Once again, we would like to let you know that this winter, all NLS magazines currently distributed on cassette will be distributed on digital cartridge. If you subscribe to more than one magazine, all of your magazines will arrive on a single DB cartridge. Unlike the disposable cassette magazines, you will be expected to return digital magazine cartridges in order to receive future issues. Digital magazine cartridges will be light blue and arrive in a dark red container. When played, the digital cartridge will explain how to navigate to multiple magazines, and remind you that the cartridge must be returned.
If you subscribe to audio magazines and don’t have a digital talking book machine, make sure you request one from us soon. Once magazines are available on cartridge they will not be available on cassette.
Download Books from the Internet!
Did you know you can download talking books and books in braille from the internet on BARD (Braille and Audio Reading Download)? BARD is a National Library Service website that has thousands of books in audio and braille available for download. Audio books can be downloaded onto a flash drive that can be played on your digital book player and NLS approved devices. Reading downloaded braille books requires a braille display, braille-aware notetaker, or braille embosser, or they can be listened to with a player that has text-to-speech capabilities such as a Victor Reader Stream. This is a great way to get books quickly and easily. There are unlimited copies of very popular books for downloading. And best of all, they do not need to be returned!
To download books from BARD you need:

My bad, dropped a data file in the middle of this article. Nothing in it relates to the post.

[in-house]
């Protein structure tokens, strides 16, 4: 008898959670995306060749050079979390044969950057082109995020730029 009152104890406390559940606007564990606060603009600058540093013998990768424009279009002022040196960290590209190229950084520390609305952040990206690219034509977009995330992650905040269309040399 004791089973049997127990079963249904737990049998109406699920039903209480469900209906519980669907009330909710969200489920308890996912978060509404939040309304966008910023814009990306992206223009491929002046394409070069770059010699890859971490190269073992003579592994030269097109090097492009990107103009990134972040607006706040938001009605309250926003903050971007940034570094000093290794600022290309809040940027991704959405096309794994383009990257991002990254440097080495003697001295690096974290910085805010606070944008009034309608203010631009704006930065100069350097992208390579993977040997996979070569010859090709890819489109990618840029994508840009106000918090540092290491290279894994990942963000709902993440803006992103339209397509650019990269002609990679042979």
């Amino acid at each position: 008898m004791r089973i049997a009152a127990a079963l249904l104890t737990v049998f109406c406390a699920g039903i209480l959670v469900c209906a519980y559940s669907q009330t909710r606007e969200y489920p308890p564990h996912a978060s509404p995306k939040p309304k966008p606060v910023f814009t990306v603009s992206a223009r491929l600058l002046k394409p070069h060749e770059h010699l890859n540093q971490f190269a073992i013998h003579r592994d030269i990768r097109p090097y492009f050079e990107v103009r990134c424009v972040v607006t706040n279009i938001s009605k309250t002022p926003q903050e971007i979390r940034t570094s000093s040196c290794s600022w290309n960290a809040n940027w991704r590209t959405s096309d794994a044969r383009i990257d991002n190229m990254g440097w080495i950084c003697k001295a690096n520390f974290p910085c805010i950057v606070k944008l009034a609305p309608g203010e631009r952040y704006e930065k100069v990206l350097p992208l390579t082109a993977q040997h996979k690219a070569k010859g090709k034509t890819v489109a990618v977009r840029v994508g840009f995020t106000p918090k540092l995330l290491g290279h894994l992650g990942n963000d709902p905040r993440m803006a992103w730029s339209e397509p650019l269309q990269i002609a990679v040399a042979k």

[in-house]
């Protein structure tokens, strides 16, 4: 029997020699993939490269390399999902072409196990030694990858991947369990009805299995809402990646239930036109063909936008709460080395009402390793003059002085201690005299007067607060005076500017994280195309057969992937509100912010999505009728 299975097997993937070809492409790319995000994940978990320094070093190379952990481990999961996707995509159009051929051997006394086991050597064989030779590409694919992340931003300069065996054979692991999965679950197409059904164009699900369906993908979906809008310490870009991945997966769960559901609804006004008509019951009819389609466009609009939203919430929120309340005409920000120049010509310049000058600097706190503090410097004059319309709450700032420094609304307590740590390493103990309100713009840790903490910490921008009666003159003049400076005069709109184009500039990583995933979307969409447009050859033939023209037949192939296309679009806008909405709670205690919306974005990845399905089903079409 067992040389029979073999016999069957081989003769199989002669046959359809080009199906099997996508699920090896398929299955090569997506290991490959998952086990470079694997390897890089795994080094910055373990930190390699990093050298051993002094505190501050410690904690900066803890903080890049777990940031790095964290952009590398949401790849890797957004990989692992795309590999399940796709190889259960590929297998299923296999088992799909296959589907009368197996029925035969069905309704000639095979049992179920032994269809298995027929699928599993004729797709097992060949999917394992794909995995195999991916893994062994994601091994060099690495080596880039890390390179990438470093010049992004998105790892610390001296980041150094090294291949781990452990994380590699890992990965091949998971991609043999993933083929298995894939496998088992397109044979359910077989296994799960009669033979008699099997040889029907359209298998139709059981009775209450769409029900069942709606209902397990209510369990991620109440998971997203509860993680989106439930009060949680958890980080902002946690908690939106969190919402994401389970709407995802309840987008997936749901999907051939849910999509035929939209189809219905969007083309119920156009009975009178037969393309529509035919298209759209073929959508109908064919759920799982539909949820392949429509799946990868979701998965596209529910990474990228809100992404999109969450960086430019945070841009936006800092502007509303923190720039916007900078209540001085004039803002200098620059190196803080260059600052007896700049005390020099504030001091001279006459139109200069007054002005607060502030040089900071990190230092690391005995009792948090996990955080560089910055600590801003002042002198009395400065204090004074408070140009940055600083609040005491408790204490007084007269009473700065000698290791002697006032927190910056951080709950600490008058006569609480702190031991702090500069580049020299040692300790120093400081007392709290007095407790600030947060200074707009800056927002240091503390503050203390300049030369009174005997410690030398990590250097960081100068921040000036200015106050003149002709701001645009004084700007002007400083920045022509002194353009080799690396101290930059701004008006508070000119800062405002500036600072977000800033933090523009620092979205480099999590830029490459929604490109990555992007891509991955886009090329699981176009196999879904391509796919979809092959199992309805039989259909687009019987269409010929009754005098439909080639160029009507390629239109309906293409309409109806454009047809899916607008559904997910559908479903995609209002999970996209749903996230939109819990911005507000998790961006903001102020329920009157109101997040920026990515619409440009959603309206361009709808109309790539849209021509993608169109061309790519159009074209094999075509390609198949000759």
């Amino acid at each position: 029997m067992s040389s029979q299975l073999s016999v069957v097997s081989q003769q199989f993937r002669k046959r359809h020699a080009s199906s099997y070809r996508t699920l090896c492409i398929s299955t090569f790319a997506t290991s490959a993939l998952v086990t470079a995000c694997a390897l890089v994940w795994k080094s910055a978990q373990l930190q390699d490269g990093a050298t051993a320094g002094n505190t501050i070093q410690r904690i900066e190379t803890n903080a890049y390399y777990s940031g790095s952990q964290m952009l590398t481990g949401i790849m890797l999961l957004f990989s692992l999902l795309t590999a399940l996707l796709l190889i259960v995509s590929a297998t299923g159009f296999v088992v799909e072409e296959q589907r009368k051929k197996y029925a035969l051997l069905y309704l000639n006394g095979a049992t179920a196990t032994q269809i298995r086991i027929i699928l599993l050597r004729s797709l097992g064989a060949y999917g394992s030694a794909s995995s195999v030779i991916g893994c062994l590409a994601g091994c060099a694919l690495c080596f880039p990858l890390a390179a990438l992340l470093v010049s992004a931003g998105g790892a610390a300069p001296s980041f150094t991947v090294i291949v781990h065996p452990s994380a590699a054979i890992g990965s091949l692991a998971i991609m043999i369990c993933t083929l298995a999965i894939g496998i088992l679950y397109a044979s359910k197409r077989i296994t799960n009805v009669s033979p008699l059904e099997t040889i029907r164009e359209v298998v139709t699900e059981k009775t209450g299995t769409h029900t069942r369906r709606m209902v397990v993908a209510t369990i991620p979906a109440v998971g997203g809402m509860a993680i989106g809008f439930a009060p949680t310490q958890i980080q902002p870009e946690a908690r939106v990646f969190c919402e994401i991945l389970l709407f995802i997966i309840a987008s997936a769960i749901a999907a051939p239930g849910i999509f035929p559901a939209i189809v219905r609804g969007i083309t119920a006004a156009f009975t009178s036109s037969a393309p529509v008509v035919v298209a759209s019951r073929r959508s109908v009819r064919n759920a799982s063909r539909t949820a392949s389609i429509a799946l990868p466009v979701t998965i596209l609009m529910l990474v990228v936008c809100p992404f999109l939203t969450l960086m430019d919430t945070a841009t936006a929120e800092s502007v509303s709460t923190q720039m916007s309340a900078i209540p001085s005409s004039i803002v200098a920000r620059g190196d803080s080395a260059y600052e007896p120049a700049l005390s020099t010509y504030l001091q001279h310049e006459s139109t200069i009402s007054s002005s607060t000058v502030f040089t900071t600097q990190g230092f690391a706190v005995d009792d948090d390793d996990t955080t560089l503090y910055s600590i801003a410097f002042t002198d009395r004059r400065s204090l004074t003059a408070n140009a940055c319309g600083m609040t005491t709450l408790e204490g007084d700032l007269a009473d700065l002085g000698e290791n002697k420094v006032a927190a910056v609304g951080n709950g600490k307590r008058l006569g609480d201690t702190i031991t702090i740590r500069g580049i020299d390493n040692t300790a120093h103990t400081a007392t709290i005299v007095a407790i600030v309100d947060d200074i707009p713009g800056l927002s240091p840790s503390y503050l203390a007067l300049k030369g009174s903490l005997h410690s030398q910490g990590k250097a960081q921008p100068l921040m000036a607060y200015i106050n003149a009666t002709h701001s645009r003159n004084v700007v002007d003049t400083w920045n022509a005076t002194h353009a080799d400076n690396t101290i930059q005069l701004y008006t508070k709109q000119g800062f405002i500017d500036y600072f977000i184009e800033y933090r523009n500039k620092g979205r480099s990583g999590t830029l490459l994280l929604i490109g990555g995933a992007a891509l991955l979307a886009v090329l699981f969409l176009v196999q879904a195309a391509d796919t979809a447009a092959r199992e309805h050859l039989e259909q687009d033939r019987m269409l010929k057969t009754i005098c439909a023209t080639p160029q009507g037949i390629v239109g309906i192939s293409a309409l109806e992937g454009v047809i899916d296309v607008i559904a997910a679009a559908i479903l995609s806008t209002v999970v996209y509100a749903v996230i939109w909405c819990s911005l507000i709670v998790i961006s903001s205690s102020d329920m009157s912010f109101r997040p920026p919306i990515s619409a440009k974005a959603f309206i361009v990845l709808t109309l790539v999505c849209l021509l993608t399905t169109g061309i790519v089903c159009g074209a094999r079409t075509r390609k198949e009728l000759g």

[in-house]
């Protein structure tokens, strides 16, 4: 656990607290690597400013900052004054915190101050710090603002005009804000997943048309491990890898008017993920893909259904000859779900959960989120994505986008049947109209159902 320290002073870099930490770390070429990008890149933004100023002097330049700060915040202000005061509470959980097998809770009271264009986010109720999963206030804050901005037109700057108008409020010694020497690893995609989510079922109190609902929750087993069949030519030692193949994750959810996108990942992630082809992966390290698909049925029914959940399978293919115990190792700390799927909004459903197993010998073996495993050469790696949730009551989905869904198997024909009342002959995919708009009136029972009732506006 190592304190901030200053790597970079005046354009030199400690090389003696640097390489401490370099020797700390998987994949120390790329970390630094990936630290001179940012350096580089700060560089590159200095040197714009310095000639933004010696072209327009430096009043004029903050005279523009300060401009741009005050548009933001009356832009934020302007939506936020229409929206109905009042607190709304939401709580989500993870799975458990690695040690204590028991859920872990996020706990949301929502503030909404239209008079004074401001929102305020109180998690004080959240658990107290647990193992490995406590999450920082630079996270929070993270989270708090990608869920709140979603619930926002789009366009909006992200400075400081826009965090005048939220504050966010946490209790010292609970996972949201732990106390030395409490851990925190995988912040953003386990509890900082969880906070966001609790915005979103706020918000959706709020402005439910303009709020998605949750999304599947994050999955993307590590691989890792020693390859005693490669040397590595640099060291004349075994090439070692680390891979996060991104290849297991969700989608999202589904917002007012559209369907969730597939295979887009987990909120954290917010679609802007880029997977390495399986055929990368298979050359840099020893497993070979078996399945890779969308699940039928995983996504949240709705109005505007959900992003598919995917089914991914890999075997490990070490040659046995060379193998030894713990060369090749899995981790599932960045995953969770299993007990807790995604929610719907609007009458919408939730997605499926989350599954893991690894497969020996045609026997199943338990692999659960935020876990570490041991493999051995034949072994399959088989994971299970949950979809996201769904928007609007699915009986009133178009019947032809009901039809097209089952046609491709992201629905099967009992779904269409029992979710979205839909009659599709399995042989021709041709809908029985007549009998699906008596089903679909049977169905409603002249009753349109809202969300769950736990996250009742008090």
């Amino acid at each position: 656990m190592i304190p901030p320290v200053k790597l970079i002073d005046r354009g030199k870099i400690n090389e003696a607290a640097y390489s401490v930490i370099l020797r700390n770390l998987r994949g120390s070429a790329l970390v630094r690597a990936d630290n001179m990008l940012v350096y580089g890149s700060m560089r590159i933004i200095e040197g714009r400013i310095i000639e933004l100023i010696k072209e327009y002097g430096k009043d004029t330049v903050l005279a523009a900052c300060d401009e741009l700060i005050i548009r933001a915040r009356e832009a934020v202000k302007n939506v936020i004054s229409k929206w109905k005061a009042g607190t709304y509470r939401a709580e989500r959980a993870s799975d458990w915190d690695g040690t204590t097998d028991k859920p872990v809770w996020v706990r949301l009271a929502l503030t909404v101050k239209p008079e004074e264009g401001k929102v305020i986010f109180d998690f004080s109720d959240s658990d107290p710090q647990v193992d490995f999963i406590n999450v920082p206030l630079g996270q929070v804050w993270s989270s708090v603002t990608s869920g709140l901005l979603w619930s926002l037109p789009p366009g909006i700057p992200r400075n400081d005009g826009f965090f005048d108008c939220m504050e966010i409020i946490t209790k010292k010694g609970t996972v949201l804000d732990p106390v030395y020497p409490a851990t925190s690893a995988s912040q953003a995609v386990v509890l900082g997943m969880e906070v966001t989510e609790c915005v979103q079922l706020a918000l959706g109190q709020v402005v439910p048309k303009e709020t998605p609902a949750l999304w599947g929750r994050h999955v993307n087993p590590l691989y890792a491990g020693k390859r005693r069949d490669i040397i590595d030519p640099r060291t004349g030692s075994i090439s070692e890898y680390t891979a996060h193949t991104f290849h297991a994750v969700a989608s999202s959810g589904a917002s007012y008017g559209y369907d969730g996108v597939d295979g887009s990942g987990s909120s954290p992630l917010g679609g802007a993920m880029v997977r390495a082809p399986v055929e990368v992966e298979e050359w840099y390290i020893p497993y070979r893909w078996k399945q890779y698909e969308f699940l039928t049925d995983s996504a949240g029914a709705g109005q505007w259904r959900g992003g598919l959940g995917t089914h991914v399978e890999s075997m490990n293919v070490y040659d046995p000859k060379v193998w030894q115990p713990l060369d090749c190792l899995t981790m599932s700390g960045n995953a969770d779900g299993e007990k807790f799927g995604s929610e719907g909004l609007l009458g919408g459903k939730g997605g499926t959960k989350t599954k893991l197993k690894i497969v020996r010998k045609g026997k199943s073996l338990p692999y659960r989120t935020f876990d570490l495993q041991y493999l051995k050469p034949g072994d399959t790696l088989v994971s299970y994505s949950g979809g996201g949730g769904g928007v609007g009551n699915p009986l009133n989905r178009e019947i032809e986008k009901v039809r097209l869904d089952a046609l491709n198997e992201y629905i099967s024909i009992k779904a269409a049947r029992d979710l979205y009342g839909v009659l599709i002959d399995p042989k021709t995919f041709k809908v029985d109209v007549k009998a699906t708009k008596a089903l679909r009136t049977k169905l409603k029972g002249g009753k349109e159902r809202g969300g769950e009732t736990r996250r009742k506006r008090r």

- Basic knowledge of how to search the internet, fill out online forms, and how to download, save, unzip, and transfer files on a computer
- High-speed internet access
- An active email address
- A digital book player capable of playing NLS-produced digital talking books
- A flash drive or blank digital book cartridge (for audiobooks)
- Braille display, braille-aware notetaker, or braille embosser, or listening device such as a Victor Reader Stream (if you want to download braille books)
To sign up for BARD:
Go to the BARD website: http://nlsbard.loc.gov. Use the “BARD application instructions” link to fill out and submit the application. The NLS will send a confirmation email when the application is received. After the application is approved, you will receive emails that will provide information on how to log in to BARD using your email address and new password. The BARD website has various reading lists to choose from. Or, you can look up books by keyword, author, title, or subject. You can also choose magazines to download.
To download a book, follow these general steps:
- Use the download link at the bottom of a book description to start downloading.
- Save the book’s downloaded folder to a location on your computer that you can find easily.
- Extract or “unzip” the files inside the book’s folder.
- Copy the book’s folder onto a flash drive, blank digital book cartridge, or braille display device.
The Last Issue’s Survey Question
Results from the Fall NewsLion Survey about Talking Book Machines from the Fall 2012 Issue
Thank you, to those who took part in our last survey! 100 persons responded. The majority of patrons who responded call the library to request books (35). The next most popular method was allowing the library to choose books for them (25). Coming in third was mailing requests to the library (16).